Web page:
Of course the experiential knowledge of the citizens whom those policies are serving must also be central to their devising. In this regard, I find exemplary the manner in which the research conducted by Saint Vincent de Paul makes such space for the voices of the people your members support. This is the case in your recent publication entitled The Human Face of Austerity, and it is also a strong feature of the research you will discuss later on this morning, which focuses on the difficulties faced by households headed by a person parenting alone.
All of us Irish people should be grateful for the quiet, sustained weekly work of the Saint Vincent de Paul Society’s volunteers. But we must also be challenged by their actions, rooted as they are in the conviction that the struggles of the marginalised are the struggles of society in general.
Indeed an adequate collective discourse for the Ireland of tomorrow must be one that includes the capacities and goals which, in the eyes of our most vulnerable citizens, render human life worthy of living. A discourse that would let the poor and the unemployed of Ireland speak.
As the philosopher Theodor Adorno said:
“The need to let suffering speak is the condition of all truth.”
The test of authenticity for our democracy lies in its ability to reconnect with the practices, perceptions, aspirations and everyday realities of the most vulnerable among our citizens in a way that enables them to perceive their circumstances in policy options – this requires so much more than the periodic conducting of polls.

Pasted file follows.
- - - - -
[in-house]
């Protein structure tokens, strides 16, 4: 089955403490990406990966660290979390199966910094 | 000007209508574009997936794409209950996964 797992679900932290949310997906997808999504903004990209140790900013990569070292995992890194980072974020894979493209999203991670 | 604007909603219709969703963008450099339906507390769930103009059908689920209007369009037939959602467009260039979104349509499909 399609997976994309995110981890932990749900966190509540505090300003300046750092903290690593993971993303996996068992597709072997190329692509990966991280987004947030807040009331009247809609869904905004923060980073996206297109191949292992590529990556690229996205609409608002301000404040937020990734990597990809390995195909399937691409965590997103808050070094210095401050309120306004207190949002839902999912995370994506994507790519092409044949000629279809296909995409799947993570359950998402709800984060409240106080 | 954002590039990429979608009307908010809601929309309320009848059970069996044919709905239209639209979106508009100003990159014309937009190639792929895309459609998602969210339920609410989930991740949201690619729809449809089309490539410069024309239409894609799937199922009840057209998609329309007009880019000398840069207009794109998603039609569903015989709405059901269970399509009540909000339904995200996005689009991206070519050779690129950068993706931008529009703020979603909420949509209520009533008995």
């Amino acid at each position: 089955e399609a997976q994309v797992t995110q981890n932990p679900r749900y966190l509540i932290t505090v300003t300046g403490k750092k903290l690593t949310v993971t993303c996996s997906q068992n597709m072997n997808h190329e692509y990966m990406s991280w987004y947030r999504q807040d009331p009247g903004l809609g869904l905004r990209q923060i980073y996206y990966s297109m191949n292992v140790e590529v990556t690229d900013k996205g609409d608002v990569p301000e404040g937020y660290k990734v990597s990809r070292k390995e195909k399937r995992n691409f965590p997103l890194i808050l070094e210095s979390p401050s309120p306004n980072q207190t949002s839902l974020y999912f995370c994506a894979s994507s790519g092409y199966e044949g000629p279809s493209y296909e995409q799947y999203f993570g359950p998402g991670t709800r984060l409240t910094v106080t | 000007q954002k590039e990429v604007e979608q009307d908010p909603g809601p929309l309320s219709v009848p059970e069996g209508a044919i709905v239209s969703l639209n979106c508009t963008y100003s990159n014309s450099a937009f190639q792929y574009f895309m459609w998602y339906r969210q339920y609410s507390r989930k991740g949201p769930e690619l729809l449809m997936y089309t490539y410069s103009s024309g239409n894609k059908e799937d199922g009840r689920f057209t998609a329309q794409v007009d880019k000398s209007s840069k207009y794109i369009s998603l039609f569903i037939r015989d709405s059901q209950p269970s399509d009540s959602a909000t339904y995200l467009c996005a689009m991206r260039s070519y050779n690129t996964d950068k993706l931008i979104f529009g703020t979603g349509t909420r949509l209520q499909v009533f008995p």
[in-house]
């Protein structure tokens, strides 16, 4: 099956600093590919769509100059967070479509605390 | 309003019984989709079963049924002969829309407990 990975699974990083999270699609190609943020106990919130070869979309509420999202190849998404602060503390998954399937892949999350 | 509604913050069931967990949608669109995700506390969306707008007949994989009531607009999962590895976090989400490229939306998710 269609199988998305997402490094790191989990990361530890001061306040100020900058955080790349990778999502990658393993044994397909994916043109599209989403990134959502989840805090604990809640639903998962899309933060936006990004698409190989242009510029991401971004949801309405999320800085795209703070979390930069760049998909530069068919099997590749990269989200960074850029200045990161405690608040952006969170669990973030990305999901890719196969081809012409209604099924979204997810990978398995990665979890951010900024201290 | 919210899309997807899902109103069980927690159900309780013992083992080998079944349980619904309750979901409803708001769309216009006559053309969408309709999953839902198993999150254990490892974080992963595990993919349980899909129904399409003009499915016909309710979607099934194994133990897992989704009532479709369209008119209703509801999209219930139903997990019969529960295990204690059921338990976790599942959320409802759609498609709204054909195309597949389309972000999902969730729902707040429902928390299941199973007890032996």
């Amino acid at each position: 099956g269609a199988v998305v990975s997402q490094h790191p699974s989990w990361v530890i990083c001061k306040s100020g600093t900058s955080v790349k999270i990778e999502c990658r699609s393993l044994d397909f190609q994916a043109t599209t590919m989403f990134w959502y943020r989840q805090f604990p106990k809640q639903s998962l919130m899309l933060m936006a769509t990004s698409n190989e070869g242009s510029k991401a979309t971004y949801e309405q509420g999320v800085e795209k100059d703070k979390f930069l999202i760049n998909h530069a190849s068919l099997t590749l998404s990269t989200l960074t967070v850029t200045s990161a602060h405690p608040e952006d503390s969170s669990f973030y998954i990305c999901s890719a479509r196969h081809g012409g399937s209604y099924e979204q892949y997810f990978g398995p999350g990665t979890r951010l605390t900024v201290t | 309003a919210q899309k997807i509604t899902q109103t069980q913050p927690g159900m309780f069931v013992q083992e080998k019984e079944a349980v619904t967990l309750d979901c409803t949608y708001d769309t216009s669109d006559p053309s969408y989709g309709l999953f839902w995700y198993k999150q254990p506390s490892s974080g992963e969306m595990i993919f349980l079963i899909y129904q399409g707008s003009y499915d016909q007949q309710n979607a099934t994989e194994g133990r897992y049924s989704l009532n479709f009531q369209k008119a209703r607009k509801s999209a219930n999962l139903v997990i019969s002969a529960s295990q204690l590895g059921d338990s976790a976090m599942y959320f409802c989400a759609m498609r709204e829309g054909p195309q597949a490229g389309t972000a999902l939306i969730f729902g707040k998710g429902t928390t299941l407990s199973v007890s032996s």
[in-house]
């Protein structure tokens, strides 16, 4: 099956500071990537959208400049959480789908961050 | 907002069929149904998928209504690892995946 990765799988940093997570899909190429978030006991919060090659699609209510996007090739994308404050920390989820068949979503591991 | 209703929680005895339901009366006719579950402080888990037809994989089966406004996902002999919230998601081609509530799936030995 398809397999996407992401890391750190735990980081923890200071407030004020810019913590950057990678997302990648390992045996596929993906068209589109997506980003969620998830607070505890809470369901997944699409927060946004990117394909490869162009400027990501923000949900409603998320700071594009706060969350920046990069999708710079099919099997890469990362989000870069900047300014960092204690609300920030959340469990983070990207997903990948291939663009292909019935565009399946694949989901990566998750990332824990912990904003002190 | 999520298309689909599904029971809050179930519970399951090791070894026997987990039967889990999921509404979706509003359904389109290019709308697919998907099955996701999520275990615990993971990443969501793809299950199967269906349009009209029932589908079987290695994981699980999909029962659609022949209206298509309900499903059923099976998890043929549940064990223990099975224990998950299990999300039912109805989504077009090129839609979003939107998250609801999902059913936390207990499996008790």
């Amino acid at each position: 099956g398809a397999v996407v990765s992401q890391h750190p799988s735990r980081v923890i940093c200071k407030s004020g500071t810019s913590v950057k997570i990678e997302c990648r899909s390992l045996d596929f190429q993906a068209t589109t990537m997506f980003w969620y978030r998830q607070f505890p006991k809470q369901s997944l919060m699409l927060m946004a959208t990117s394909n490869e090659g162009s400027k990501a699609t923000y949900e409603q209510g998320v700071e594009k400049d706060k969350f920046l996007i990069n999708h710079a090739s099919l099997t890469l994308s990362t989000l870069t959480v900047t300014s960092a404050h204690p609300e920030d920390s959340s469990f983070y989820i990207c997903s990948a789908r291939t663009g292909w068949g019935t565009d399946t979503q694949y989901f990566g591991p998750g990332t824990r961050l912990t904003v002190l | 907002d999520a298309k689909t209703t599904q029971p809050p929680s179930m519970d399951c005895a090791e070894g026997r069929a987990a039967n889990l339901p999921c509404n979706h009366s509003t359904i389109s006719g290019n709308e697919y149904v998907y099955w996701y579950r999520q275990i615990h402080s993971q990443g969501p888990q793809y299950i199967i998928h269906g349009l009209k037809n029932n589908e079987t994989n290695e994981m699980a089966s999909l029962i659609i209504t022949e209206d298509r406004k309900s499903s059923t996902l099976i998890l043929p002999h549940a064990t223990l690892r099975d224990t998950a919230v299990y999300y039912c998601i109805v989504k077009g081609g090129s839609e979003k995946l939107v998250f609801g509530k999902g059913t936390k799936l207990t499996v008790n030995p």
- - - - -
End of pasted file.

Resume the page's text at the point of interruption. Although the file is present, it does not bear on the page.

Irish citizens have made it clear that they are awaiting a new substantive agenda of ethical options that might compete as policies for our shared future. They are willing, with adequate invitation, and when presented with challenging alternatives, to take part in the crafting of this new agenda. In that journey a change of consciousness may occur, that in turn becomes a policy aspiration, and in time becomes the fabric of a real Republic.
Thus this Ethics Initiative is an invitation to you – volunteers, members and staff of charitable organisations – to critically reflect on your own conceptions and practice. It is a call on all the civil society associations represented here this morning, and hopefully more of them will join this platform, to join forces to voice the values that they wish to see placed at the heart of our collective future. It is an encouragement to you to compel us, your elected representatives, to listen to the voices of the most vulnerable in Irish society.
Today’s event marks a further step in a process which, I am convinced, can yield very important results. I greatly look forward to the outcomes of your efforts, and I assure you of my support in your future endeavours.
Go raibh míle maith agaibh go léir.